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Handcuffs in Hallways: Why are young students in California getting arrested?

Handcuffs in Hallways: Why are young students in California getting arrested?
Handcuffs in Hallways: Why are young students in California getting arrested? 08:49

In one school year, police arrested hundreds of elementary and middle school students in California. That's far less than the national average.

But the state is above average when it comes to the chances of police arresting Black and Hispanic students, as well as students with disabilities.

The crisis for one 11-year-old Black student with disabilities began one day before Riverside County sheriff's deputies came to his classroom at Landmark Middle School.

Their report says they were there to investigate allegations of the child throwing a rock at a male and then two rocks at a female school staffer. One of them hit her hand, and she was not injured.

The next day, the child, who we'll call "C.B." refuses to go to the principal's office for questioning. Less than a minute later, a struggle begins.

"They slammed his head to the floor," said "W.B.," C.B.'s father. "Officer at least three times his size pressed his neck down with the officer's knee on his neck and back. One officer was twisting his arms."

Deputies then slap handcuffs on those arms. And the struggle continues for a full six minutes.

Deputies reported that they handcuffed and detained his son after C.B. kicked one and then attempted to kick another.

Should they have handcuffed him?

"No, they shouldn't have handcuffed him.  He's only 70 pounds," said W.B. "Any trained police officer, only one of them should've been able to handle a 70-pound kid."

Does any child that small need to be handcuffed?

"Yes," said Riverside County Sheriff Chad Bianco. Bianco says no one can fairly assess that need with only one piece of video, one snapshot, one perspective.

Bianco says he's seen enough to know what happened here.

"On that video I saw nothing that would cause me as the sheriff, or the leader of deputies, that could've been handling that that would've caused me an issue and said, 'Oh my gosh, what are you doing?'" said Bianco.

They and other agencies are, of course, doing policing across the entire Southland.

Our CBS News analysis of the most current U.S. Department of Education data shows that during the 2017-18 school year, schools sent students to police 5,913 times and arrested 318 children in grades 8 and below.

The vast majority of those were not in the core of the city of Los Angeles, where police arrested 119 students at L.A. Unified School District schools, but in the surrounding suburbs, where police arrested even more: 199 students.

In fact, the schools that tied with the highest number of arrests -- 12 on each of their campuses -- were suburban Marco Forster Middle School in San Juan Capistrano, McFadden Intermediate in Santa Ana, and La Mesa Junior High in Santa Clarita.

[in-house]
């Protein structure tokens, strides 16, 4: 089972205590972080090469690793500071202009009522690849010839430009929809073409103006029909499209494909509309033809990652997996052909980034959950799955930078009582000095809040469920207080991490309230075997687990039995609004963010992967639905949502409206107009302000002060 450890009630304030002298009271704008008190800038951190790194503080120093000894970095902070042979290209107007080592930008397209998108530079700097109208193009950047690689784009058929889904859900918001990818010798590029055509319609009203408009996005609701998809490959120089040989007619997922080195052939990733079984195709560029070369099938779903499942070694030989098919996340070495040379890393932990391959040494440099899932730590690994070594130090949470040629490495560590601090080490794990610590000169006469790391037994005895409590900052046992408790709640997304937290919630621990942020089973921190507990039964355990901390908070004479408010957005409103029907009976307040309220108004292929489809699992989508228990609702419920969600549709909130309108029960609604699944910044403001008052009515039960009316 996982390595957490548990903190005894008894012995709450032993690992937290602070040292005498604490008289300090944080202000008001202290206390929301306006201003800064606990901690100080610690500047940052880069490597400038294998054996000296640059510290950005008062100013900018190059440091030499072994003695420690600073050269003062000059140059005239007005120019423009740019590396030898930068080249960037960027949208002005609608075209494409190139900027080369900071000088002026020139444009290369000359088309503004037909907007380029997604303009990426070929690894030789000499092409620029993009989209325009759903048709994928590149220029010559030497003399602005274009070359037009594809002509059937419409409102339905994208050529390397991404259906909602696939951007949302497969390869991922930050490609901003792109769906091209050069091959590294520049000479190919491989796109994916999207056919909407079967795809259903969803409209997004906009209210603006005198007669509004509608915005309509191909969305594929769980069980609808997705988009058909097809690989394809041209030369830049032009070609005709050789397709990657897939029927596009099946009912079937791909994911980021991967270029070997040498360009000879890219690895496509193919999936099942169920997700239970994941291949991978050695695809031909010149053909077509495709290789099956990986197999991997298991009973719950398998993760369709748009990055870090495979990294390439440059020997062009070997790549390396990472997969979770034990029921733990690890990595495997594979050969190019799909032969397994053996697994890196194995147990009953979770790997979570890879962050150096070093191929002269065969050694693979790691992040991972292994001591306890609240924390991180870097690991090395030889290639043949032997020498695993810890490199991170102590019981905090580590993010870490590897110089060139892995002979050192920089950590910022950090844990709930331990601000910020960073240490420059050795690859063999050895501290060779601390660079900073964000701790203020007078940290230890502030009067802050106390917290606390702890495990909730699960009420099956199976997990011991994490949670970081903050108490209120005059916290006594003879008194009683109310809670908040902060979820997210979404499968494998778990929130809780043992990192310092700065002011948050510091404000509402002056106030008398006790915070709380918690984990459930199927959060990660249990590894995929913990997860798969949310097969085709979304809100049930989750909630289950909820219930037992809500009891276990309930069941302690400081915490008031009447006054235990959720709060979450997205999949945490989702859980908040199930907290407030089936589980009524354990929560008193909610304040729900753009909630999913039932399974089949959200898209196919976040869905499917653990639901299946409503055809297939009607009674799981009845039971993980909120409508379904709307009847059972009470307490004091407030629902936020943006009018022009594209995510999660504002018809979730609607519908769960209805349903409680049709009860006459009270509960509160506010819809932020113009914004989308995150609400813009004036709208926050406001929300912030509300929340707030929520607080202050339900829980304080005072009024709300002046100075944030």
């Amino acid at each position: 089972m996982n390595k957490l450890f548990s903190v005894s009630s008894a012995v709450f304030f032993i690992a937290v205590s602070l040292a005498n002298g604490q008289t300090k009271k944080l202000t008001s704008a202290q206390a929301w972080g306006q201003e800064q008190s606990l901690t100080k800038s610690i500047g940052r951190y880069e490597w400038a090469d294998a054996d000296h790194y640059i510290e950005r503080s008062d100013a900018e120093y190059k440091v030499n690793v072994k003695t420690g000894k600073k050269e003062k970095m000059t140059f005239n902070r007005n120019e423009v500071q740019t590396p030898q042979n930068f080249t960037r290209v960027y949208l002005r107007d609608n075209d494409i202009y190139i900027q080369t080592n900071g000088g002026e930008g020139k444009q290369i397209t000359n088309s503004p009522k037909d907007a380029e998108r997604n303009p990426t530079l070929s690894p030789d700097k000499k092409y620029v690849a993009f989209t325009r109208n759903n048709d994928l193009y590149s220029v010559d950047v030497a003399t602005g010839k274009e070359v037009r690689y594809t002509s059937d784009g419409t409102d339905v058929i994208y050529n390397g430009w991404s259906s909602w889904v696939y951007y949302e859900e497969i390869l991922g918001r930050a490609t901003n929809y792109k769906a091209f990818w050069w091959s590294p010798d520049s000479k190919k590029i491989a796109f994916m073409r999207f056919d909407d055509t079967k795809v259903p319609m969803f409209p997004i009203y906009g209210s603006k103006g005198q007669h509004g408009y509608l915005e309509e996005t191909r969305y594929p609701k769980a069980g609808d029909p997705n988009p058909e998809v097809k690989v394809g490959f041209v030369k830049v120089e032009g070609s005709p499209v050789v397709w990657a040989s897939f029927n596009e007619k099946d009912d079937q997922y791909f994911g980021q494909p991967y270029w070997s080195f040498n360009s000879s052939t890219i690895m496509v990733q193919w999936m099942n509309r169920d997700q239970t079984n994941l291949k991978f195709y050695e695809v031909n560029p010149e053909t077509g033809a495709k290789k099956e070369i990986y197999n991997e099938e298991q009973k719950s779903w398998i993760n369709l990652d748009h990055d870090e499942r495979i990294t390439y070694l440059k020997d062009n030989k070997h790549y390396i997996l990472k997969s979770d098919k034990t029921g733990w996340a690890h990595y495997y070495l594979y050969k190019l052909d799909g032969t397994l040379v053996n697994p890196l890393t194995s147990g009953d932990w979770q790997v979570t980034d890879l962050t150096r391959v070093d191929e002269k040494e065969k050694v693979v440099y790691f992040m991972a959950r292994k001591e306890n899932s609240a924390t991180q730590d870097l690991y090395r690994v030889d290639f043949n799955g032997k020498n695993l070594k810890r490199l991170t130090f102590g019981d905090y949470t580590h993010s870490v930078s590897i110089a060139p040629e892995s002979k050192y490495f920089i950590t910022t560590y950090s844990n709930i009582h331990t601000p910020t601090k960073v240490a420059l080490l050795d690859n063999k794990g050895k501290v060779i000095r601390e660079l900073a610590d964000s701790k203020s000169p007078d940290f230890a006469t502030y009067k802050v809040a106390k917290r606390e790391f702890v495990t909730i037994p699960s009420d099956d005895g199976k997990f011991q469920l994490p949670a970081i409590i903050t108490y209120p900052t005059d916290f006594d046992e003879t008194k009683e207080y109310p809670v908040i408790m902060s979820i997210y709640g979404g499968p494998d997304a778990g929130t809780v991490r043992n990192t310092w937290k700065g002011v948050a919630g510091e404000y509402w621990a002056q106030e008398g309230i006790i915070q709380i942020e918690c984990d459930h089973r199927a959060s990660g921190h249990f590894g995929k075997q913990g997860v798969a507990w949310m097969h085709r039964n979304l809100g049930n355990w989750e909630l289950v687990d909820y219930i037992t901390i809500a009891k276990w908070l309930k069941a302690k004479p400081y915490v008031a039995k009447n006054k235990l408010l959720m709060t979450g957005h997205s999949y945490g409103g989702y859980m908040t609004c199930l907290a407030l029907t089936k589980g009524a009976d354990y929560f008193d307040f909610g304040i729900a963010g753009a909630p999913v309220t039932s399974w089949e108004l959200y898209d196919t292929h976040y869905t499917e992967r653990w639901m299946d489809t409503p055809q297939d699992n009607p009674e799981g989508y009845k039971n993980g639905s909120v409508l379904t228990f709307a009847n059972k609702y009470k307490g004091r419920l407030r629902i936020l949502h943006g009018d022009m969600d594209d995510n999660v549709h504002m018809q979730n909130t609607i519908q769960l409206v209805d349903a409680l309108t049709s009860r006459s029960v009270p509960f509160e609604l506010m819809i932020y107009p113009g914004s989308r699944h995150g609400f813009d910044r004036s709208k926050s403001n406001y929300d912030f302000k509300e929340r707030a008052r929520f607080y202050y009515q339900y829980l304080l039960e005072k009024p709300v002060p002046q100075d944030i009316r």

Closer to the case in Riverside County, police arrested nine students, and were called in a total of 1,747 times. And, more specifically, at Landmark Middle School, where this case happened, police were involved 208 times.

Moreno Valley Unified School District Superintendent Martinrex Kedziora said, "Anytime that that's a response, we need to address it. We need to look into why."

Is there a problem at that school?

"No," said Kedziora.

Kedziora refuses to speak about C.B.'s incident recorded on camera at his school.

"Because there's litigation that we're involved in," said Kedziora.

The family has filed suit against Kedziora and the district alleging excessive force, battery, assault and negligence, saying the police presence there has a disproportionate impact on students with disabilities and Black students.

"He's a African American disabled student who has to navigate the world and school in that way," said attorney Anna Rivera.

Was that a factor?

"Most definitely," said Rivera. "The statistics show he's at much greater risk of being a recipient of this kind of harsh discipline because of those factors."

Nationally the data does show police are nearly three and a half times more likely to arrest Black children, one and a half times more likely to arrest Hispanic students, and more than three times as likely to arrest students with disabilities.

In California, most of those odds are even higher: Police are four times more likely to arrest Black students, nearly two times more likely to arrest Hispanic students, and more than three times as likely to arrest kids with disabilities.

And for a child that is both Black and disabled, like C.B., Rivera claims police are 11 times more likely to make an arrest.

The indisputable fact is C.B. was restrained and detained. And no matter what the reasons or the chances or the motivations were, the family believes their son should never have had to learn about these handcuffs in these hallways.

"That kind of emotional trauma is going to stick with him for the rest of his life," said W.B.

The 2019 case at Landmark Middle School is still being litigated. The school district says that the 11-year-old was never actually charged or arrested. The district says they are constantly working to improve all interactions with authorities, and says there was not a single arrest or police referral in the district in the 2020-21 school year, and no arrests this year.

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